Draw Fig. 12-23 and identify the point on the line at which the contraction is isometric and at what point the

    muscle contraction is at maximum velocity.

    Now summarize how skeletal muscles produce movement by acting on bones and tendons [Hint: remember insertions, origins,

    joints, levers, and fulcrums?]

     5

    Cardiac Muscle Tissue

A. Anatomy

    found only in heart

    striated & involuntary

    fibers quadrangular

    single centrally placed nucleus

Compared to skeletal muscle, cardiac muscle has more sarcoplasm, more mitos, less well developed sarcoplasmic reticulum, & larger

    transverse tubules

Fibers branch freely & are connected via gap junctions.

    Intercalated disc provide strength & aid in conduction of muscle action potentials by way of gap junctions located at the disc

B. Physiology

    unlike skeletal muscle, cardiac muscle tissue contracts & relaxes rapidly, continuously, & rhythmically. ATP is generated aerobically in large numerous mitochondria.

Can contract w/o outside stimulation (but is under Autonomic control) & can remain contracted longer than skeletal muscle tissue.

    Has a long refractory period that allows time for the heart to relax btn beats, preventing tetanus. (Why would tetanus be bad?).

Smooth Muscle Tissue

A. Anatomy

    nonstriated & involuntary

    considerably smaller than skeletal muscle fibers & are thickest at center, tapering at the ends. Centrally located oval nucleus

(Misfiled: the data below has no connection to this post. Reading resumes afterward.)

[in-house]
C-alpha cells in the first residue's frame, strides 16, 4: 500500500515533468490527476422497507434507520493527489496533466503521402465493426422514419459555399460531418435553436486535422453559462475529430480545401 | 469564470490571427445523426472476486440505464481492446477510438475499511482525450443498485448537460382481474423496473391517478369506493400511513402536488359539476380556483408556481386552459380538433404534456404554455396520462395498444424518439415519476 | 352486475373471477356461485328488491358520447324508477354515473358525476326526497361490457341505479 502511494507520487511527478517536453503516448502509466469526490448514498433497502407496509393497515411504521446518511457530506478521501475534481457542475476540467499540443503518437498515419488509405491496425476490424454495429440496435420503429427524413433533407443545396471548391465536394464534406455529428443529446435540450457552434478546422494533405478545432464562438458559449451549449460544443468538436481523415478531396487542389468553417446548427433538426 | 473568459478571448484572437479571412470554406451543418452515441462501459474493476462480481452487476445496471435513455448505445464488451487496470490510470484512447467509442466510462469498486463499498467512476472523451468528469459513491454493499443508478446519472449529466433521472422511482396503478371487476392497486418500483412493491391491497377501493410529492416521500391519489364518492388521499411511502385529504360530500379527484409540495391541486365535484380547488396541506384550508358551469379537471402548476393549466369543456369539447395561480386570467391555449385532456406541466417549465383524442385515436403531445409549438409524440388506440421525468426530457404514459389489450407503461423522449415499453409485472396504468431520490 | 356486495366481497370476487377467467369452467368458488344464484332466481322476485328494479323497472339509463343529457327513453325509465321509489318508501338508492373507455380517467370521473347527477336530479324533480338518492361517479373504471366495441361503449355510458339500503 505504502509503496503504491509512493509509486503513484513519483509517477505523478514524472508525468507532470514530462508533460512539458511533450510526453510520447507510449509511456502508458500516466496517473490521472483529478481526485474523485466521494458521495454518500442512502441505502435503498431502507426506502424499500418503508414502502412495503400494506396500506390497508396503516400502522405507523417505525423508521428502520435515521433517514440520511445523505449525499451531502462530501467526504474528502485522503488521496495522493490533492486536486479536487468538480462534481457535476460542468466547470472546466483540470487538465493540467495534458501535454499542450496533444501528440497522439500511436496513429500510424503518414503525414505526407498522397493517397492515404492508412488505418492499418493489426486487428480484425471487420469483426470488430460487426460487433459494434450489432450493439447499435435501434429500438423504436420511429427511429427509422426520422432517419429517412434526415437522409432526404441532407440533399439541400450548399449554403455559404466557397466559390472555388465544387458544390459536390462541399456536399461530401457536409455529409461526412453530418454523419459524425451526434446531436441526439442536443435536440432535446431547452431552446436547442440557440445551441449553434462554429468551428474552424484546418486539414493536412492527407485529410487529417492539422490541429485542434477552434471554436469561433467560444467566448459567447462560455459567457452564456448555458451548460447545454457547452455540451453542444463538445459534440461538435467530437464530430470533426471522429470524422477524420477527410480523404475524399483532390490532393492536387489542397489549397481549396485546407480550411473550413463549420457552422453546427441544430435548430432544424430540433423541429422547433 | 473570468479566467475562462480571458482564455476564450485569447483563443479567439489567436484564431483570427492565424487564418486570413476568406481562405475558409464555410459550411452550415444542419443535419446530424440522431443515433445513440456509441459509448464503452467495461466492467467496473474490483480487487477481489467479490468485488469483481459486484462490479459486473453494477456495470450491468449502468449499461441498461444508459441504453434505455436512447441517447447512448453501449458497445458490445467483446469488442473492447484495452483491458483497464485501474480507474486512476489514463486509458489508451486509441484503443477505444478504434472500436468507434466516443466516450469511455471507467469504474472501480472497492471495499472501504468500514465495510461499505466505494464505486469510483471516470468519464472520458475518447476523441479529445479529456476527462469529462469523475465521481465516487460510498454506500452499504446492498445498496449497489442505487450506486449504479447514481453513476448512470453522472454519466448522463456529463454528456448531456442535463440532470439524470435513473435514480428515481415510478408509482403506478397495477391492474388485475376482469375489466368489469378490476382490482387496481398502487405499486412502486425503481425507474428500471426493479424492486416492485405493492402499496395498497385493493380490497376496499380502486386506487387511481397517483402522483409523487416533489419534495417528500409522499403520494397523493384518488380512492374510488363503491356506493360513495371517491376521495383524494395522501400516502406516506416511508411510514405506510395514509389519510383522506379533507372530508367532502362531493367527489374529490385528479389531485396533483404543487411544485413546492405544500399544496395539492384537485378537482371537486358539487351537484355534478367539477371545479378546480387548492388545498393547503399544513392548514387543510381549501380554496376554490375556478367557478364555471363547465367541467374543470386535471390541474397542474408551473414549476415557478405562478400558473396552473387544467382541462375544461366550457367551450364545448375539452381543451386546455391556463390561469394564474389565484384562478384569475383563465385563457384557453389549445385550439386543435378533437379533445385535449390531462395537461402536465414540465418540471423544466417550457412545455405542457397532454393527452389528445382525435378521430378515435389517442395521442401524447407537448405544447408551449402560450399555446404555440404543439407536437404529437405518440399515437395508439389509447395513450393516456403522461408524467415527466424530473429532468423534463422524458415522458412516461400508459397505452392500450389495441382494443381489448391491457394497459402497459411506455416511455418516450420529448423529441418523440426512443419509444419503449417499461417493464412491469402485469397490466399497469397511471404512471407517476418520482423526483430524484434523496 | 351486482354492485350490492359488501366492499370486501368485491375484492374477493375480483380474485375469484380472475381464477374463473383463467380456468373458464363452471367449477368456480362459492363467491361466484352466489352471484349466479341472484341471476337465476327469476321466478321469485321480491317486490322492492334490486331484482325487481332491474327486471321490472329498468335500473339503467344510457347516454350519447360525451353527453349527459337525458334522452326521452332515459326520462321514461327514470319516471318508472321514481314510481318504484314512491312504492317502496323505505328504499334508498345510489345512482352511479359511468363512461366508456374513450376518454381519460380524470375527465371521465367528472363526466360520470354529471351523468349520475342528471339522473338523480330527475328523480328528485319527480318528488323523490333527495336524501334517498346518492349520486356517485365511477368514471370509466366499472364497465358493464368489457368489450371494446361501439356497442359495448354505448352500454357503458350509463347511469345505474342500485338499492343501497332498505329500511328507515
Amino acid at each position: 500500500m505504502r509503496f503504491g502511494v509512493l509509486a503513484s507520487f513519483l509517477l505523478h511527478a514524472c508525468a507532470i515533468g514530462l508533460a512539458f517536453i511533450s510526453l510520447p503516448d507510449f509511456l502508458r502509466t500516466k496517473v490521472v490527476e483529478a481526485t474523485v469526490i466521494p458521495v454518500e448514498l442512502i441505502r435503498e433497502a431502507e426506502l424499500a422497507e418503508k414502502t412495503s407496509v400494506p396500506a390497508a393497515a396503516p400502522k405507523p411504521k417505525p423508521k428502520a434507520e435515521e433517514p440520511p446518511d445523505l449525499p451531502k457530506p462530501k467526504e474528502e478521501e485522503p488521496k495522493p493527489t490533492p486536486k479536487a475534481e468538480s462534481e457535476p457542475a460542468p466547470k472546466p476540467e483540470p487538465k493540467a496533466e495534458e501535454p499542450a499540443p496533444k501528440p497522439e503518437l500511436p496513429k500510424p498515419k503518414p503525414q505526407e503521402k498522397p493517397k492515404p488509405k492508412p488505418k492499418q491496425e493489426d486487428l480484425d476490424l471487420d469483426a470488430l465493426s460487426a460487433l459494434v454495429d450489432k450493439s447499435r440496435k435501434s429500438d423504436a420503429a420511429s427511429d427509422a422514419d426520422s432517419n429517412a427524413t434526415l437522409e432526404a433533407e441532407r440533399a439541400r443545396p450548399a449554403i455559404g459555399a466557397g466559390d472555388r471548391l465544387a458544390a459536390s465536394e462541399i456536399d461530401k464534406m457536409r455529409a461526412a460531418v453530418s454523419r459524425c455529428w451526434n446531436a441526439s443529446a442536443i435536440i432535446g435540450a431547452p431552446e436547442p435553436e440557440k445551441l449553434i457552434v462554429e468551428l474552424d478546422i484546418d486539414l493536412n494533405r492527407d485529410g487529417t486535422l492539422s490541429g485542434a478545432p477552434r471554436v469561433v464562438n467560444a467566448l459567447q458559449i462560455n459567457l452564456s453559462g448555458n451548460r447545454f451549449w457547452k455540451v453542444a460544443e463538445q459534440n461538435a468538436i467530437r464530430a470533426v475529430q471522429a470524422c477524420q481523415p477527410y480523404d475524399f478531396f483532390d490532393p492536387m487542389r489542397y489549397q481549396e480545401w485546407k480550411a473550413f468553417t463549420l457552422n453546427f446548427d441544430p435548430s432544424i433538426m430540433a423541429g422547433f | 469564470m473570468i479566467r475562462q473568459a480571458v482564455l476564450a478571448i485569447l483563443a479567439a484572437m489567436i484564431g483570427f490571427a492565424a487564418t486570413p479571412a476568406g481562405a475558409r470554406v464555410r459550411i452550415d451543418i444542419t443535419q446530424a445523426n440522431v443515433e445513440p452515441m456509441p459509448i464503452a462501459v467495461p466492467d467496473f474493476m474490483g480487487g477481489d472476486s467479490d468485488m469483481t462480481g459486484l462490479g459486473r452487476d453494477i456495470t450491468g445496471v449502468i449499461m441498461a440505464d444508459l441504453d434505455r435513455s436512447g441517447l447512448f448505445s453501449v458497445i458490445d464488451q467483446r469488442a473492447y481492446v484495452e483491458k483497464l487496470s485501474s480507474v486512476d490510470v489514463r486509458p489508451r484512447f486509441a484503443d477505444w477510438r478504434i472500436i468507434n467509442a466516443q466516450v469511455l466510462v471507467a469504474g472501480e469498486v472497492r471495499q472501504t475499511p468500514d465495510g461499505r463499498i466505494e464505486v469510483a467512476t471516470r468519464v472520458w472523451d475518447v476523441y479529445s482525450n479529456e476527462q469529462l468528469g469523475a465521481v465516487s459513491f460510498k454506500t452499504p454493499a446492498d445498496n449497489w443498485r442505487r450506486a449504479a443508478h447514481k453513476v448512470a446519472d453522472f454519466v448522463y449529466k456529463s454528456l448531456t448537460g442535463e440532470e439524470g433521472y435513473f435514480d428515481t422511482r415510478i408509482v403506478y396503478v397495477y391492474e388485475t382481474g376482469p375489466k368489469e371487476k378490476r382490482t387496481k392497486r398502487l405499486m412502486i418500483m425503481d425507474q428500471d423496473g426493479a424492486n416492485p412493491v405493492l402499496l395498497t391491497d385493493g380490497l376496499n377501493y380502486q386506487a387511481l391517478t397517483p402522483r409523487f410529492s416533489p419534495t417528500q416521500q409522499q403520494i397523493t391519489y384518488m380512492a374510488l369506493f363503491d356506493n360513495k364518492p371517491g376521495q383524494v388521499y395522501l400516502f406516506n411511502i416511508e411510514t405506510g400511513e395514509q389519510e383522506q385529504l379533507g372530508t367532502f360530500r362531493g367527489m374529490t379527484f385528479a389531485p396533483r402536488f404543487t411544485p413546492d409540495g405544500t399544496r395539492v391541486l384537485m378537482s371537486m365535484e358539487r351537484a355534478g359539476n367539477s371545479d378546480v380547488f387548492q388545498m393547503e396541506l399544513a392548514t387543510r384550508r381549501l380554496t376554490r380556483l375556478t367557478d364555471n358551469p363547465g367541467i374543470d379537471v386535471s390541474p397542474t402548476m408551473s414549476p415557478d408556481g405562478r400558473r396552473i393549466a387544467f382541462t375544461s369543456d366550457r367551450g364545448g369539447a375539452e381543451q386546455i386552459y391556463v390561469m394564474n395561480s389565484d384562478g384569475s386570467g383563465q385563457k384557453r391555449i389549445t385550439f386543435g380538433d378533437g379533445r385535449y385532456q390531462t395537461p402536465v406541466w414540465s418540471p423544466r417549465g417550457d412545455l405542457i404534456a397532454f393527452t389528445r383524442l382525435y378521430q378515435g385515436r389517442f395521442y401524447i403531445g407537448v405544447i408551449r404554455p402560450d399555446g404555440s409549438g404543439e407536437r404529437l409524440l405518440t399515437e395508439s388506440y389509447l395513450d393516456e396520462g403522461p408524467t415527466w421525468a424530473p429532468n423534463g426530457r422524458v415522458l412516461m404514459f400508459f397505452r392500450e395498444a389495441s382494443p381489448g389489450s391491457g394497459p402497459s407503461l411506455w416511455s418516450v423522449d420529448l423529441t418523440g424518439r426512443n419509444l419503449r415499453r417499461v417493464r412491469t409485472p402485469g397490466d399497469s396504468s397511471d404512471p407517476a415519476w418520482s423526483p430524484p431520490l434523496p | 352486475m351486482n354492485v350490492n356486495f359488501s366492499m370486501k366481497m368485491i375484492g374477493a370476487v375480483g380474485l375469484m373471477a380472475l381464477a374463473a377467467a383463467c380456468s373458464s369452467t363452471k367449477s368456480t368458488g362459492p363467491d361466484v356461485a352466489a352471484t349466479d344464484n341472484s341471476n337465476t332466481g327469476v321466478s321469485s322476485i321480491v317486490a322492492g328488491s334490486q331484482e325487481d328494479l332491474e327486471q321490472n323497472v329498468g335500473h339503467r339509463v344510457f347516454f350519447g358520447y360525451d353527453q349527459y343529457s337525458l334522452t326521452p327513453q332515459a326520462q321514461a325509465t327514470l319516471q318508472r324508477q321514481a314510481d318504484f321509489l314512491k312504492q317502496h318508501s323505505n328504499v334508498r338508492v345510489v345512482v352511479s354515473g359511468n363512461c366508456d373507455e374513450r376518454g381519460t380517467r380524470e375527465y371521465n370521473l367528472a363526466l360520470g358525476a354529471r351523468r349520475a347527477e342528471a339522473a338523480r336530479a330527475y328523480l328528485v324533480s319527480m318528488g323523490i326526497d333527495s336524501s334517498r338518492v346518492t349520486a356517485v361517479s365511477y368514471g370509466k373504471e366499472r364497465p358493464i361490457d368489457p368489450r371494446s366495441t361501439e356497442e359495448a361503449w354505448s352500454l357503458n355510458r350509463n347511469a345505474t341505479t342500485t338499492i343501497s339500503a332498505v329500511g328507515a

Visceral (single-unit) smooth muscle

found in walls of hollow viscera & sm b.v.’s

    fibers are arranged in a network

    Multiunit smooth muscle

    found in lg b.v.’s, lg airways, arrector pili muscles, & the iris of the eye

    fibers operate singly rather than as a unit

B. Physiology

    The duration of contraction & relaxation of s.m. is longer than in skeletal muscle. (See figure 12-24).

Contract in response to nerve impulses from the Autonomic Nervous System (parasympathetic division), hormones, & local factors

    like pH changes, ion concentrations. Fibers can stretch considerably w/o developing tension...this phenomenon is termed stress-

    relaxation response

Regeneration of Muscle Tissue

; skeletal muscle fibers cannot divide (no mitosis)

    ; they do have limited powers of regeneration

    ; growth after first year is due to enlargement of existing cells, rather than increase in the # of cells

    ; satellite cells may produce new individual cells by differentiation ; there activity is not sufficient to compensate for significant muscle damage ; in such cases skeletal muscle tissue undergoes fibrosis - replacement by fibrous scar tissue which is non-contractile.

    ; cardiac muscle cells cannot divide or regenerate

    ; smooth muscle cells have limited capacity for division & regeneration